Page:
The priori approach has been the traditional method of selecting a basis for segmentation. However, it has the serious potential limitation that the marketer may not have sufficient information in advance to select the best segmentation basis. Unless one is fortunate enough to begin the process by correctly identifying the most useful basis for segmentation, a less than optimum segmentation of the market is likely to occur. The clustering method presents an alternative that addresses this potential limitation of the priori method. In this approach, rather than selecting a basis for segmentation in advance, the researcher first attempts to see how a sample group pf consumers may form their own groupings based on a variety of description variables, such as needs, attitudes, benefits sought and lifestyle variety of descriptors. Then, usually with computer based groupings methods, the researcher attempts to find how consumers may cluster together on the basis of these measures. Such an approach is said to allow consumers to form “natural” groupings, instead of forming only those pre-established by the researcher when the a priori method is used. If such natural groupings are identified, the next step will be to determine what descriptor or set of descriptors may be associated with, or explain, these groupings. This information will then be used to form the basis of bases for segmentation.
The remainder will examine a number of popular segmentation bases in more detail. It should be noted again, however, that no one basis will be appropriate for all marketing decisions: in fact a combination of approaches may lead to much better information for decision making.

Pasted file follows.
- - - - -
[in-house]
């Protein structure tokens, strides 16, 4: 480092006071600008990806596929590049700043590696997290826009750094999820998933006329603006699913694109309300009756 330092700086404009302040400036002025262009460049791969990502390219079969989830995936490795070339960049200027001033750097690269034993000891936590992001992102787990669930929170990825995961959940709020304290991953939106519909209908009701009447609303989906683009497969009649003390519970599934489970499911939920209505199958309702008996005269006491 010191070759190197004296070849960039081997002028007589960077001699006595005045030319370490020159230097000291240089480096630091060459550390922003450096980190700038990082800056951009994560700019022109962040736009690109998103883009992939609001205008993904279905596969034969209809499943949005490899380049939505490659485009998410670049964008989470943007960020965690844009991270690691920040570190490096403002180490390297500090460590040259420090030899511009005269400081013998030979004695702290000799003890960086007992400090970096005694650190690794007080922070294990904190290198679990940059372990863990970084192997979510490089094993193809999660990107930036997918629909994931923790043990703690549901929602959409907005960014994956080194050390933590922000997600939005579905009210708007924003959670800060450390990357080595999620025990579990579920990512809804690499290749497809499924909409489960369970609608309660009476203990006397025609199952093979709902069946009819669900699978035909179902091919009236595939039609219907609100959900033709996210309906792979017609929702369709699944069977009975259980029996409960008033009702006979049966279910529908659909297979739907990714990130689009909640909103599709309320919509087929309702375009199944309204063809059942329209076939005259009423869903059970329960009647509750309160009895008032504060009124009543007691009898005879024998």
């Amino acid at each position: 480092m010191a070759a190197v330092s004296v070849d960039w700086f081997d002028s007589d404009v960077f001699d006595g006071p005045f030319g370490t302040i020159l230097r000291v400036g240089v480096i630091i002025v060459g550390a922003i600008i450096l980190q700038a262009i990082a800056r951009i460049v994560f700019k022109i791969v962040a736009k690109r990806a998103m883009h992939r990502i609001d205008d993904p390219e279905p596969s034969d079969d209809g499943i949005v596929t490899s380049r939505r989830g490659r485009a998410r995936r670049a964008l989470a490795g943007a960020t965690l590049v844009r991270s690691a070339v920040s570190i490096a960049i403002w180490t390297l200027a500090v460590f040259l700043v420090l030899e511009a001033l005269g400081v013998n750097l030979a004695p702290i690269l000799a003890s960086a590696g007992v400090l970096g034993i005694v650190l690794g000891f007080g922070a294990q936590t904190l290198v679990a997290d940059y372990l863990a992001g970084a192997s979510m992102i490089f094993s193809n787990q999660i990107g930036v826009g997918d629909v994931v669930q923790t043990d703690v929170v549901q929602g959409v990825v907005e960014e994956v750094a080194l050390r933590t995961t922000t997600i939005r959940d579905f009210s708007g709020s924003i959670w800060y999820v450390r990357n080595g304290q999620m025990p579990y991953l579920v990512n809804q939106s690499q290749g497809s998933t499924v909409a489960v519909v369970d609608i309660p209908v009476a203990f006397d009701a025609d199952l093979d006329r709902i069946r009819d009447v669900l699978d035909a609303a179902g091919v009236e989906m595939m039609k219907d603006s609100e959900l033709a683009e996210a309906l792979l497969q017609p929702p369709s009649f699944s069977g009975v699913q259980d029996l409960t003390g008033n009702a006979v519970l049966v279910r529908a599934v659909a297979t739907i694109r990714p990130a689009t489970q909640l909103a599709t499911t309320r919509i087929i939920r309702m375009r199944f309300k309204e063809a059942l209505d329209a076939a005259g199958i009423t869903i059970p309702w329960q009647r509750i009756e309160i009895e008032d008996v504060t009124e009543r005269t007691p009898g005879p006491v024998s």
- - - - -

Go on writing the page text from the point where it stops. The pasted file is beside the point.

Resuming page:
Demography is the study of human population statistics, including size, age, sex, race, location, occupation, income and other characteristics. It is essential for us to review these general patterns of the American consumers market and of some of its major segments. Only with a clear understanding of major consumer characteristics can we begin to appreciate the implications of environmental and individual determinants of consumer behavior. Hence much of this will be devoted to isolating the most significant demographic characteristics and trends of American consumers and discussing their relevance for developing segmentation strategies. We will also expand on these approaches by incorporating more advanced segmentation concepts
It is often said that a market consists of people with purchasing power and the willingness to buy. That is:
Market = people x purchasing power x willingness to buy
Consequently, if we examine these three elements of the consumer market, we will obtain useful insights for segmentation decisions. We will begin by studying the first element in our definition of a market people. The people who make up the US consumers market may be segmented along a number of demographic dimensions. This section discuss the major demographic characteristics with the reader should be familiar.
US Population Growth:
It is helpful first to examine the overall size and growth patterns of the population in the United States, even though the population as a whole does not represent a “segment” of interest to most firms. In 1990 the population stood at over 250 million. Tracing the history of our population growth since World War II, we find that major distortions have occurred: the “baby boom” and the “baby bust”.
The baby boom, which began in 1946 and lasted until the early 1960s, generated approximately 4 million births annually. Baby boomers have bee a prime marketing target over the last decade and are destined to assume even more importance through the year 2000.The following factors characterized their significance over that time:
1) The 35 – 50 age group will account for over 70 per cent of household population growth between 1985 and 2000 and will jump in size from 44 to 64 million.
2) Buying power will almost double, representing almost half of all households earning $50,000 or more by 2000.
3) Many will inherit substantial wealth.
4) Average income of today’s 30 – 40 year old families is 50 per cent higher in real dollars than that of comparable families in 1950.
5) The proportion of college-educated men and women is twice that of 30 years ago.
6) Forty percent of women aged 25 – 30 re not yet mothers, twice the arte of 30 years age.